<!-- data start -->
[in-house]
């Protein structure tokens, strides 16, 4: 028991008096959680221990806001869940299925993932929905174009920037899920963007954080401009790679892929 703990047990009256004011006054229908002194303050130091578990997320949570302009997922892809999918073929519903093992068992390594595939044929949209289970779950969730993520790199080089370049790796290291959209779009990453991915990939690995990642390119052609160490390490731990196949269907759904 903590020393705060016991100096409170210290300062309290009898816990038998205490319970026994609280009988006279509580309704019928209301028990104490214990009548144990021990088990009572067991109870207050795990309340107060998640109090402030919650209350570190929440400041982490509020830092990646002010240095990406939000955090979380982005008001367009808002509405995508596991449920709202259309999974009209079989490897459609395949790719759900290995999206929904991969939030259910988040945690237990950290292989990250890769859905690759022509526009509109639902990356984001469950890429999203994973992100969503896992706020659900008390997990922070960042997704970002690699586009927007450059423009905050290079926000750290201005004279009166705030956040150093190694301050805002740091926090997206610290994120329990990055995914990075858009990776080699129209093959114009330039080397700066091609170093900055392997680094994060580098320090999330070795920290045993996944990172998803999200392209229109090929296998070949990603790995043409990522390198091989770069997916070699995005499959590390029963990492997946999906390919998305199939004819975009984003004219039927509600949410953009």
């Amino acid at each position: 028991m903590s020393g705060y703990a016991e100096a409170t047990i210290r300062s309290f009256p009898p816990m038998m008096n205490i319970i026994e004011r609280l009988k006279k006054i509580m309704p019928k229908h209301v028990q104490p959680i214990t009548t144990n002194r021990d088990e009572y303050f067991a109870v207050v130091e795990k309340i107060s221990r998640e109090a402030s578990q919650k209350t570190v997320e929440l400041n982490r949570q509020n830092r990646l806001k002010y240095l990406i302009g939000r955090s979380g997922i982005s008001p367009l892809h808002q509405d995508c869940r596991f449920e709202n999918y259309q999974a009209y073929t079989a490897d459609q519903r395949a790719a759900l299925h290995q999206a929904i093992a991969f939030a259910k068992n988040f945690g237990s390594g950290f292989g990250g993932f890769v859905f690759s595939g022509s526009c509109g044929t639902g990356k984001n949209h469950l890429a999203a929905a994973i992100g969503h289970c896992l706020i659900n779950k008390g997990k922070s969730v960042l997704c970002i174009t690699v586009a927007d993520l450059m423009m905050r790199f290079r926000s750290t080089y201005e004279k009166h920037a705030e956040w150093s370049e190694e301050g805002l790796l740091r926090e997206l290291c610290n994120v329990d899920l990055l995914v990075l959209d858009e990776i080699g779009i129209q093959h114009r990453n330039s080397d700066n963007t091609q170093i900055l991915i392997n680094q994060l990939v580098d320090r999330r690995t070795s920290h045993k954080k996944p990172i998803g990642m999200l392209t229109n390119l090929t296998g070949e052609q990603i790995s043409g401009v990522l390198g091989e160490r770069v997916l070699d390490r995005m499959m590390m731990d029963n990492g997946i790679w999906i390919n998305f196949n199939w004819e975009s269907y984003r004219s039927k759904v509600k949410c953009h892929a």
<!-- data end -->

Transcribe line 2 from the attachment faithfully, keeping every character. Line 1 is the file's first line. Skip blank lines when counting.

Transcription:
């Protein structure tokens, strides 16, 4: 028991008096959680221990806001869940299925993932929905174009920037899920963007954080401009790679892929 703990047990009256004011006054229908002194303050130091578990997320949570302009997922892809999918073929519903093992068992390594595939044929949209289970779950969730993520790199080089370049790796290291959209779009990453991915990939690995990642390119052609160490390490731990196949269907759904 903590020393705060016991100096409170210290300062309290009898816990038998205490319970026994609280009988006279509580309704019928209301028990104490214990009548144990021990088990009572067991109870207050795990309340107060998640109090402030919650209350570190929440400041982490509020830092990646002010240095990406939000955090979380982005008001367009808002509405995508596991449920709202259309999974009209079989490897459609395949790719759900290995999206929904991969939030259910988040945690237990950290292989990250890769859905690759022509526009509109639902990356984001469950890429999203994973992100969503896992706020659900008390997990922070960042997704970002690699586009927007450059423009905050290079926000750290201005004279009166705030956040150093190694301050805002740091926090997206610290994120329990990055995914990075858009990776080699129209093959114009330039080397700066091609170093900055392997680094994060580098320090999330070795920290045993996944990172998803999200392209229109090929296998070949990603790995043409990522390198091989770069997916070699995005499959590390029963990492997946999906390919998305199939004819975009984003004219039927509600949410953009």